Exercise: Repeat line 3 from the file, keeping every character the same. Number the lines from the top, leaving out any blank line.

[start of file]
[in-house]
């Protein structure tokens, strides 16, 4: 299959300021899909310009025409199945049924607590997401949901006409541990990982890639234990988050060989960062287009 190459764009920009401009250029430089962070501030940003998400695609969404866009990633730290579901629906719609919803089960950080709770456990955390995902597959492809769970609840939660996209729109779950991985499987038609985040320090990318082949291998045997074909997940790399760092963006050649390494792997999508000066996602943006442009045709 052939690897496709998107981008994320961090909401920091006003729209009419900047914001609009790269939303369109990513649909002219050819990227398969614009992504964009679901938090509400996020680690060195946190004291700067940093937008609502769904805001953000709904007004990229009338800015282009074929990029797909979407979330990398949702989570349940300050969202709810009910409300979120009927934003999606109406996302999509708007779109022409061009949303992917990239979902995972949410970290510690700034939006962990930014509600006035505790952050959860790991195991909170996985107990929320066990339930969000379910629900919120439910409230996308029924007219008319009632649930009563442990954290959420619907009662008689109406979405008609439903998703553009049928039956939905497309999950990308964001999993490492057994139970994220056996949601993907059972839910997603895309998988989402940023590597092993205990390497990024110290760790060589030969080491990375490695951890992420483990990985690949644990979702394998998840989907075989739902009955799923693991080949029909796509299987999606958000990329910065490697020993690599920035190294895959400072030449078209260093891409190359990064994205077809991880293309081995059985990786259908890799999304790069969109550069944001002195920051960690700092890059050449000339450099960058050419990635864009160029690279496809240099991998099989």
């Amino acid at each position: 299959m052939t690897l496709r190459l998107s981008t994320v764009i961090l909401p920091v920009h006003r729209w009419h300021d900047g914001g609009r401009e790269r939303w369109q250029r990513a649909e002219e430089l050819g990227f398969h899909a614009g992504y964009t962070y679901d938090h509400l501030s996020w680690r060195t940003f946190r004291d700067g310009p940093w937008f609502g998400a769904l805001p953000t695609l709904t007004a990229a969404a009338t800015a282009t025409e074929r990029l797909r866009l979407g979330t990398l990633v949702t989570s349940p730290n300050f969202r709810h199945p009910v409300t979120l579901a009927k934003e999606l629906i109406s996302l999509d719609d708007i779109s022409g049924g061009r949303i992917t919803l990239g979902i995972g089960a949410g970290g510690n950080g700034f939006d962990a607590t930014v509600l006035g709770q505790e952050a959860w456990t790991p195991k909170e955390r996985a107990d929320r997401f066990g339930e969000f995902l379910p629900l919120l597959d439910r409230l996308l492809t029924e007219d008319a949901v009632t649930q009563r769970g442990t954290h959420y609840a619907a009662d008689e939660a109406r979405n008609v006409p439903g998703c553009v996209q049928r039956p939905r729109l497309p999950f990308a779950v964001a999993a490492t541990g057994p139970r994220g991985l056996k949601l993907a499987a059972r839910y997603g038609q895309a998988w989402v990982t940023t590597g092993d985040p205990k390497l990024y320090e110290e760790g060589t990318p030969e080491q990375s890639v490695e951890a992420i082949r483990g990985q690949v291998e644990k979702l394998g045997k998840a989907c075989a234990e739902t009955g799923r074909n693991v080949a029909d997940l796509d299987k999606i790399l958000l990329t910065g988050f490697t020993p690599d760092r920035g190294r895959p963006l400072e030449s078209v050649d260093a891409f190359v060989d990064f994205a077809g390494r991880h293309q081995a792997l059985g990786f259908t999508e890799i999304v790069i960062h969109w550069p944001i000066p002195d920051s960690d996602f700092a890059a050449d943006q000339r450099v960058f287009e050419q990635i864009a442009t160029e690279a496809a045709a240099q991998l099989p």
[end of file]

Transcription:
């Amino acid at each position: 299959m052939t690897l496709r190459l998107s981008t994320v764009i961090l909401p920091v920009h006003r729209w009419h300021d900047g914001g609009r401009e790269r939303w369109q250029r990513a649909e002219e430089l050819g990227f398969h899909a614009g992504y964009t962070y679901d938090h509400l501030s996020w680690r060195t940003f946190r004291d700067g310009p940093w937008f609502g998400a769904l805001p953000t695609l709904t007004a990229a969404a009338t800015a282009t025409e074929r990029l797909r866009l979407g979330t990398l990633v949702t989570s349940p730290n300050f969202r709810h199945p009910v409300t979120l579901a009927k934003e999606l629906i109406s996302l999509d719609d708007i779109s022409g049924g061009r949303i992917t919803l990239g979902i995972g089960a949410g970290g510690n950080g700034f939006d962990a607590t930014v509600l006035g709770q505790e952050a959860w456990t790991p195991k909170e955390r996985a107990d929320r997401f066990g339930e969000f995902l379910p629900l919120l597959d439910r409230l996308l492809t029924e007219d008319a949901v009632t649930q009563r769970g442990t954290h959420y609840a619907a009662d008689e939660a109406r979405n008609v006409p439903g998703c553009v996209q049928r039956p939905r729109l497309p999950f990308a779950v964001a999993a490492t541990g057994p139970r994220g991985l056996k949601l993907a499987a059972r839910y997603g038609q895309a998988w989402v990982t940023t590597g092993d985040p205990k390497l990024y320090e110290e760790g060589t990318p030969e080491q990375s890639v490695e951890a992420i082949r483990g990985q690949v291998e644990k979702l394998g045997k998840a989907c075989a234990e739902t009955g799923r074909n693991v080949a029909d997940l796509d299987k999606i790399l958000l990329t910065g988050f490697t020993p690599d760092r920035g190294r895959p963006l400072e030449s078209v050649d260093a891409f190359v060989d990064f994205a077809g390494r991880h293309q081995a792997l059985g990786f259908t999508e890799i999304v790069i960062h969109w550069p944001i000066p002195d920051s960690d996602f700092a890059a050449d943006q000339r450099v960058f287009e050419q990635i864009a442009t160029e690279a496809a045709a240099q991998l099989p």